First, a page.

I just want to say it makes me giggle to read the question: ‘if this is true (clowns painting their faces on eggs as trademarks) - how is it administered or enforced?’ As if they get official forms in the mail, and The Clown Unit knocks on their doors if they don’t submit in a timely fashion! First offense: a squirt of seltzer . Second offense: a pie in the face. Third offense: shot out of a cannon!
Tis odd. The column quotes someone saying there is no legal enforcement but then a court case is cited.
I think the matter just maybe might involve copyright. If you create an image (e.g., a clown face), then someone else making a copy of that image could be violating copyrights.
In the US, sometimes all you can do pretty much is force someone to stop, there’s hardly any money to gain. But if you register your clown image, then you can sue for damages.
Note that the registration is with the US Copyright Office. A clown egg collection won’t really help at this level.
Another possibility is trademark law. This would make more sense in the context stated.
I’m surprised that on such as Pratchett-friendly board as this one that I’m the first to mention that painted eggs as a record of clown faces is a plot point in “Men at Arms.”
Given that clown faces are supposed to be unique, I have a bunch of questions. First, how is that handled with movies like IT? Or other evil clown movies and shows? What about a random clown in the background of a scene? Do they get a real clown if the script calls for one?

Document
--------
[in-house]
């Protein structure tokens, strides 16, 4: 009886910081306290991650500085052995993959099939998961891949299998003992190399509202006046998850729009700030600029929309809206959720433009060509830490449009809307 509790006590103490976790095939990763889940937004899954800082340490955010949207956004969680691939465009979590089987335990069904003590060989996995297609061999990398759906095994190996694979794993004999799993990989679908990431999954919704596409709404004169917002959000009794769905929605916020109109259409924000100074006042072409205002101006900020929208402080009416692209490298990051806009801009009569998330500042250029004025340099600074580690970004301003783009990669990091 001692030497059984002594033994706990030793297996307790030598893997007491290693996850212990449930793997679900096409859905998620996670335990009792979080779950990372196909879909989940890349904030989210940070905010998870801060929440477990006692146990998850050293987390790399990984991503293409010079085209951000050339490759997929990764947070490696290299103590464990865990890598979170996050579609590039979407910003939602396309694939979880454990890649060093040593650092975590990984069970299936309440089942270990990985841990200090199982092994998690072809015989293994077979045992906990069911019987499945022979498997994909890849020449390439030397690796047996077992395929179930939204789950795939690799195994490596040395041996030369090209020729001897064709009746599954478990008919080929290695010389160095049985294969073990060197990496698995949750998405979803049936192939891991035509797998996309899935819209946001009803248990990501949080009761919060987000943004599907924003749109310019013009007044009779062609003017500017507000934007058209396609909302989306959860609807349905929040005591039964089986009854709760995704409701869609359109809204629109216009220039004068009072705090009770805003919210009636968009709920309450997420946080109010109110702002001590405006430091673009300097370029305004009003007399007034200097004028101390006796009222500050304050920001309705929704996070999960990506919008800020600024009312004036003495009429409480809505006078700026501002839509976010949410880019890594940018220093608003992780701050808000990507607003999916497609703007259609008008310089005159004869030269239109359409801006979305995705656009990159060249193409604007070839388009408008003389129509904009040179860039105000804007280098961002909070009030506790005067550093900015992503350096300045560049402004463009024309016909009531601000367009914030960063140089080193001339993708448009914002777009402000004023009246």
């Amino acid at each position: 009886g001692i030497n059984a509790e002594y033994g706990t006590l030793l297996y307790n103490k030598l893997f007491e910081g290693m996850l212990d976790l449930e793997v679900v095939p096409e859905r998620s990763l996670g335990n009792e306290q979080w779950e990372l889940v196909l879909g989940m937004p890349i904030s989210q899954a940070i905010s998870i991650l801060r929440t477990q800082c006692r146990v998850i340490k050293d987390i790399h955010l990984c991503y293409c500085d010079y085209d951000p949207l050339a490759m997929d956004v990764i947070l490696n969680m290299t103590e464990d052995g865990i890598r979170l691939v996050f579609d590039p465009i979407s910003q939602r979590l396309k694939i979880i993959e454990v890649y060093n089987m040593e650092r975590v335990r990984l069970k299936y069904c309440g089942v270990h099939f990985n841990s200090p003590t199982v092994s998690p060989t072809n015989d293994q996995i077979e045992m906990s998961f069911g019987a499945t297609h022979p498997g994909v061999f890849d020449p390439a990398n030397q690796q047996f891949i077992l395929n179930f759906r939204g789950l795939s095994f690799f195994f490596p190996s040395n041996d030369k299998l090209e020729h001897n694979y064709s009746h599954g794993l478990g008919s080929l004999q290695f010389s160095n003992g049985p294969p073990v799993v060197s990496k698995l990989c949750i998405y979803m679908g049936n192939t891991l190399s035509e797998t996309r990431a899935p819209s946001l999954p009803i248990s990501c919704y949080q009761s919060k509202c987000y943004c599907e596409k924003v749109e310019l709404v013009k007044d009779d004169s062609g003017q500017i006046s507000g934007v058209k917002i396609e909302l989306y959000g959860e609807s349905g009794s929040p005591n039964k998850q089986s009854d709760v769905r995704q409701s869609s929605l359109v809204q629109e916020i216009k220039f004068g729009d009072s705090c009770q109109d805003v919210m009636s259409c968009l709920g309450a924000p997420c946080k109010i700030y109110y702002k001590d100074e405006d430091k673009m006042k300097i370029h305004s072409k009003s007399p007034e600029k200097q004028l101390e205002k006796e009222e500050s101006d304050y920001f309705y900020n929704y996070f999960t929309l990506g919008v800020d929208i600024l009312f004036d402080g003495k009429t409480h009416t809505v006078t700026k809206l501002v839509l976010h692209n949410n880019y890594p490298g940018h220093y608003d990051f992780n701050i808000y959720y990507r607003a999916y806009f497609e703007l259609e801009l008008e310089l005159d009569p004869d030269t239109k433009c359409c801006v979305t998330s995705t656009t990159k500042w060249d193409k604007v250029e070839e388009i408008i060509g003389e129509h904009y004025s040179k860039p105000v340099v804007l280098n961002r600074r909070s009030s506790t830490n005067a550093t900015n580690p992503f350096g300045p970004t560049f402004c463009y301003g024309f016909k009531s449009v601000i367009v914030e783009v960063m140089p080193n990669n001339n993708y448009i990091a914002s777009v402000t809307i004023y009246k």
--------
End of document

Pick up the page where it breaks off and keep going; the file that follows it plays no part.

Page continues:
I take serious issue with, “But most people love clowns and the laughter they bring.” I think that is not true.
“Who’s the funniest clown we know? Clarabell!
Who’s the clown on Howdy’s show? Clarabell!
And since the day that he was born,
He’s honked and honked and honked his horn.
Clara, Clara, Clarabell!”
There, you see? You like clowns, too!
Siam Sam is correct about this. Clown love is far from universal and I suspect most people don’t like this dated form of entertainment.
I found a 2014 poll that indicated the dislike is about 60% now. There were also some articles with polling that found more people fear clowns then global warming.
I expect those polls are skewed by the popular notion of clowns-as-unsettling, as well as the decreasing number of people who’ve seen clowns in their proper setting (e.g., a circus).
A well performed circus clown is still the pinnacle of slapstick humor and I think most people in attendance would enjoy it, not be put off by it.
Actually, their proper place is in commedia dell’arte.
No, the Grand Guignol.
It’s also used as a plot point in the C-movie (calling it a B-movie is too generous) Stitches.